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Restitution Group Files Lawsuit to Prevent Smithsonian Bronzes from Going Back to Nigeria

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Restitution discussions have long revolved around the Benin Bronzes. At least 3,000 of the items were looted from the Kingdom of Benin by the British in 1897.

On October 11, the Smithsonian legally handed over ownership of 29 artworks to the Nigerian Commission for Museums and Monuments; nine items will continue to be on long-term loan at the Smithsonian.

Body Fragment and Head of an Ikpin (snake figure)
Image courtesy of Digital Benin

To prevent the Smithsonian Institute in Washington, D.C. from sending 29 Benin bronzes back to Nigeria, the New York-based Restitution Study Group (RSG) is leading the legal action. The group contends that keeping the bronzes would deny the descendants of slaves in America the opportunity to connect with their history.

The founder and executive director of RSG, Deadria Farmer-Paellmann, contends that returning the bronzes will prevent the descendants of Americans who were held as slaves from experiencing their culture. She herself is descended from slaves who were transported to the US from the Benin kingdom.

The RSG complaint seeks to stop the move of the 20 treasures and undo the transfer of all bronzes that have reportedly been “illegally moved,” including the nine that are still on loan at the Smithsonian, she continues.

Farmer-Paellmann shared with Art Newspaper, “We specially oppose the return of the 16th-to 19th-century metal bronzes because they were made with melted manilla currency [that] the Benin Kingdom was paid in exchange for our ancestors they sold to European slave traders [into the transatlantic slave trade],” She made reference to 2018 book, The Benin Monarchy, edited by the Nigerian lifestyle publisher Oriiz Onuwaje.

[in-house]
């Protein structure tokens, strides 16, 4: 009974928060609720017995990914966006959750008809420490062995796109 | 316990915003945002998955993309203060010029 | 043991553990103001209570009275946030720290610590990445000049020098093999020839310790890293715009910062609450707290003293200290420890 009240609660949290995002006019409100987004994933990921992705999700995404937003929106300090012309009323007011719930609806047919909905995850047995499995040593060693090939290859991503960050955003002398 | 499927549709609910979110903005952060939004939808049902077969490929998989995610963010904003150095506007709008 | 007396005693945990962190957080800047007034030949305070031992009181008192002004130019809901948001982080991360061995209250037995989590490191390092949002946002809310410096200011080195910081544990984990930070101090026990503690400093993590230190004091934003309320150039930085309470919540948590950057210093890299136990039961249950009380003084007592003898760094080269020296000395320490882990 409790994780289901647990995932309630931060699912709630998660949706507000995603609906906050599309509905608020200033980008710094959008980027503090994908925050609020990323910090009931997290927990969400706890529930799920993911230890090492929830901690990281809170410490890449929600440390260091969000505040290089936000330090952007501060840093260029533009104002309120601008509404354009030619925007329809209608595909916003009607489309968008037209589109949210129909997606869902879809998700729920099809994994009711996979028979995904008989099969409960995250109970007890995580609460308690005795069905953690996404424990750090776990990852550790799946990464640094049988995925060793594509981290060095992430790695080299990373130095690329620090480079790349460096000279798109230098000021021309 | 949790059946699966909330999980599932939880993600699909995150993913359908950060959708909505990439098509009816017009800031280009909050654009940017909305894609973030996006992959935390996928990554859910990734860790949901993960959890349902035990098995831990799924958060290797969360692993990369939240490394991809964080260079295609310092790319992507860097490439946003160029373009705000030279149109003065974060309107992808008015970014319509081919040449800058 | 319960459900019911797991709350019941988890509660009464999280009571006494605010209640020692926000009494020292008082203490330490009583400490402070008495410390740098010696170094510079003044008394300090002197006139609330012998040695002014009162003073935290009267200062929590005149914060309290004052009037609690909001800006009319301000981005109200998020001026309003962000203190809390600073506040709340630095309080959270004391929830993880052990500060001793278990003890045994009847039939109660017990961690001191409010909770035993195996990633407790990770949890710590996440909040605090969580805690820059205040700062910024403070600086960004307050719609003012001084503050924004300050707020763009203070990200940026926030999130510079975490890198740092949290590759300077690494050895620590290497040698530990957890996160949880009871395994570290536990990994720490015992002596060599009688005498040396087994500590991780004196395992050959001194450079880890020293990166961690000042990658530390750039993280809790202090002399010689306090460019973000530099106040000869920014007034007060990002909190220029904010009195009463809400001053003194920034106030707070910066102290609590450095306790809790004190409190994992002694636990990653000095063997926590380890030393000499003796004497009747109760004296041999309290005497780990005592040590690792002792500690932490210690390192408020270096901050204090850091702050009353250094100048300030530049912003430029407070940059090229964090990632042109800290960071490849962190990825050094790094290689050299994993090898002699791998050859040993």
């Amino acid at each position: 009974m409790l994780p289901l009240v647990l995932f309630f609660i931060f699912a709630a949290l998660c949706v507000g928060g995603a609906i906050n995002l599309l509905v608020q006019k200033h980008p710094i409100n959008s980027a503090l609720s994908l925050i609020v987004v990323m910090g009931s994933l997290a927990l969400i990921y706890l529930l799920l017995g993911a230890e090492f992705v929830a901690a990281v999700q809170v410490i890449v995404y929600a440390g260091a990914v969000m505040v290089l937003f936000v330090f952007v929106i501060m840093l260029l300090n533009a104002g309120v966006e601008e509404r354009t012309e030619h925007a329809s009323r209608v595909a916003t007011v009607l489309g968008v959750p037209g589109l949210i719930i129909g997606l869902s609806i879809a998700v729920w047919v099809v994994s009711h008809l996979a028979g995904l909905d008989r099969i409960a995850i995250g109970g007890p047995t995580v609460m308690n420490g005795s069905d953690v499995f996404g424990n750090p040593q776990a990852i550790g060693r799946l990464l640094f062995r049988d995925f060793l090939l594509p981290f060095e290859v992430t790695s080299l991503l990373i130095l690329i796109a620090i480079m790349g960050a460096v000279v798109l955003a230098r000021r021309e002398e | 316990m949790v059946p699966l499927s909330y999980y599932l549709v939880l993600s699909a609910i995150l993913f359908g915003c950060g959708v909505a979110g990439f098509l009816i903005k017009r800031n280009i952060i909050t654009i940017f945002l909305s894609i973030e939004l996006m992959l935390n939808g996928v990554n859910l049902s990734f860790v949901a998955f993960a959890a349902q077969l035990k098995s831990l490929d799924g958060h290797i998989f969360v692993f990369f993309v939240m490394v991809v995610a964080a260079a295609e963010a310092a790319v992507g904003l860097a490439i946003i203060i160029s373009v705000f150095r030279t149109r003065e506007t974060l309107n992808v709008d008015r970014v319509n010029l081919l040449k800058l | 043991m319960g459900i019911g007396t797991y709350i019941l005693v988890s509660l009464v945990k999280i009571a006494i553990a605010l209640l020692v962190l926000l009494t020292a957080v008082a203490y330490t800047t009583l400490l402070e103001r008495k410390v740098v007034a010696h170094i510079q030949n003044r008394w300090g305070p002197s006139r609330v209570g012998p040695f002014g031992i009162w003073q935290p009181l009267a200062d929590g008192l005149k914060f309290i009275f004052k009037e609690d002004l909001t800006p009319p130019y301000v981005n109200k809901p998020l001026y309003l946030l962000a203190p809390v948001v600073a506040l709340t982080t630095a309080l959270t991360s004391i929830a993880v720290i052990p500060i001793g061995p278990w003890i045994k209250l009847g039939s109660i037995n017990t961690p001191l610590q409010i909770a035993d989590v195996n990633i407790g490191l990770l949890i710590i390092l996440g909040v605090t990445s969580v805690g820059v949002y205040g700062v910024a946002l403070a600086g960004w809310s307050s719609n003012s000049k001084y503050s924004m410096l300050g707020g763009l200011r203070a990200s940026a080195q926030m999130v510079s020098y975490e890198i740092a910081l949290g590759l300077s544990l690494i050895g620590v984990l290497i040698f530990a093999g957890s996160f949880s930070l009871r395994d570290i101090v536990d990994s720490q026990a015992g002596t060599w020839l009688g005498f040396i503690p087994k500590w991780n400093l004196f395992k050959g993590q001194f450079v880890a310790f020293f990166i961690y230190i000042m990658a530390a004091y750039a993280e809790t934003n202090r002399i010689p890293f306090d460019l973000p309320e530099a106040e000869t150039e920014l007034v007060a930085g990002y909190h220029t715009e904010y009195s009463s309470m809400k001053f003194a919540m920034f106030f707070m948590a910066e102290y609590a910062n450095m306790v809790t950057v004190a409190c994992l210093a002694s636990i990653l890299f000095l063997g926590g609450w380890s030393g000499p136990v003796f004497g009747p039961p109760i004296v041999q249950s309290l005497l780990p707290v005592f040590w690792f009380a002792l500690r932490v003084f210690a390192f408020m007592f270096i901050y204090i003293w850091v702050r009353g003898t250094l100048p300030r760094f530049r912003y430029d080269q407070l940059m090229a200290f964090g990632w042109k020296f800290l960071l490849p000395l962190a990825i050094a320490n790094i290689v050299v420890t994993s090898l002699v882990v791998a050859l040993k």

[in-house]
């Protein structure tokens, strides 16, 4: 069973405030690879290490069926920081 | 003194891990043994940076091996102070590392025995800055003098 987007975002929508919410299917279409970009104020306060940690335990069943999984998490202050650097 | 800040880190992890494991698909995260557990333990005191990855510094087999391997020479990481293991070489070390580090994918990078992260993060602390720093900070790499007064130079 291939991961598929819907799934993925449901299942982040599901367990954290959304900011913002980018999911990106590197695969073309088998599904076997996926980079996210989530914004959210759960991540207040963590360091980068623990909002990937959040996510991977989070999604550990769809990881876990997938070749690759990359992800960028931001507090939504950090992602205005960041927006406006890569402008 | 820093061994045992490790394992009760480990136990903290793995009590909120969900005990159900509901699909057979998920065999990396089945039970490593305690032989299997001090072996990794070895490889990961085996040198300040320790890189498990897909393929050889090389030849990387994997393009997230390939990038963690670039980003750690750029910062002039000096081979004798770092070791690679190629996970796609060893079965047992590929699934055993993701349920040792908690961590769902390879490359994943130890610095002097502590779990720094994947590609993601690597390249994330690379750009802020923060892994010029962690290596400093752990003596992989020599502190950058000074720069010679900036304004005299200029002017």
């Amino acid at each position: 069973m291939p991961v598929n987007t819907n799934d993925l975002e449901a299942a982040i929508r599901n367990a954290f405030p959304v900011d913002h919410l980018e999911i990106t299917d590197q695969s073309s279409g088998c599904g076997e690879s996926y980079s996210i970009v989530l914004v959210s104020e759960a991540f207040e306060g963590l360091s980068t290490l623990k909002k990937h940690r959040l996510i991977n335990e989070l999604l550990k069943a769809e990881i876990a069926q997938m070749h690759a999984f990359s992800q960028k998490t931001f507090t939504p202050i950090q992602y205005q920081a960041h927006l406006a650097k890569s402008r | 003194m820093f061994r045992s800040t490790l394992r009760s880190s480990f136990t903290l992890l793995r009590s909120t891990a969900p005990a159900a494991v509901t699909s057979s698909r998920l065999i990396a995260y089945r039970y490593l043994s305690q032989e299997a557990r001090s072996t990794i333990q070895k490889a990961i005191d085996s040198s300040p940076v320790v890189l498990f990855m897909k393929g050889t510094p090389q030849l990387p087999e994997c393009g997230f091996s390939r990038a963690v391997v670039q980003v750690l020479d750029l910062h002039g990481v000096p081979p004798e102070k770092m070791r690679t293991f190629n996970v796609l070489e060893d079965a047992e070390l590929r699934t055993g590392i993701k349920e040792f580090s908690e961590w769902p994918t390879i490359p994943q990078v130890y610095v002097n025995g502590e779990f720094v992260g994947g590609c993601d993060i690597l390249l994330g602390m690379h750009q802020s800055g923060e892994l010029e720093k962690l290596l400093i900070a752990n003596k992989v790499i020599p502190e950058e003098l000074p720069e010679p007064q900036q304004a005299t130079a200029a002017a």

Head of royal ancestor, bronze
Image courtesy of Digital Benin

However, a court dismissed RSG’s plea for a restraining order on October 14 after finding that, “even if [the] plaintiffs could establish that ancestral link to the bronzes—which they have not done on this record—such an attenuated connection would not give rise to the type of ‘concrete and particularized’ injury necessary for standing”. More importantly, the court’s decision adds, “The Smithsonian does not appear to have acted beyond its statutory authority by reaching an agreement with Nigeria to transfer some of the Benin bronzes.”

Relief Plaque, brass
Image courtesy of Digital Benin

A few of the bronzes have been returned to Nigeria, most recently those that belonged to Glasgow, Scotland, and the Horniman Museum and Gardens in London. At a ceremony on November 28, six items from the museum were given to Nigerian officials, which included a brass plaque of Oba Orhogbua and an ivory staff of office with a sculpted relief statue of an Oba (king) (about 1550-1578). 

One can examine the Benin Bronzes via a recently created online database, Digital Benin.

Author

Azeeza Sanni is the General Manager of Art News Africa. She is a graduate of Middlesex University of Mauritius & Monash South Africa. You can reach her with information/requests on mail@artnewsafrica.com.

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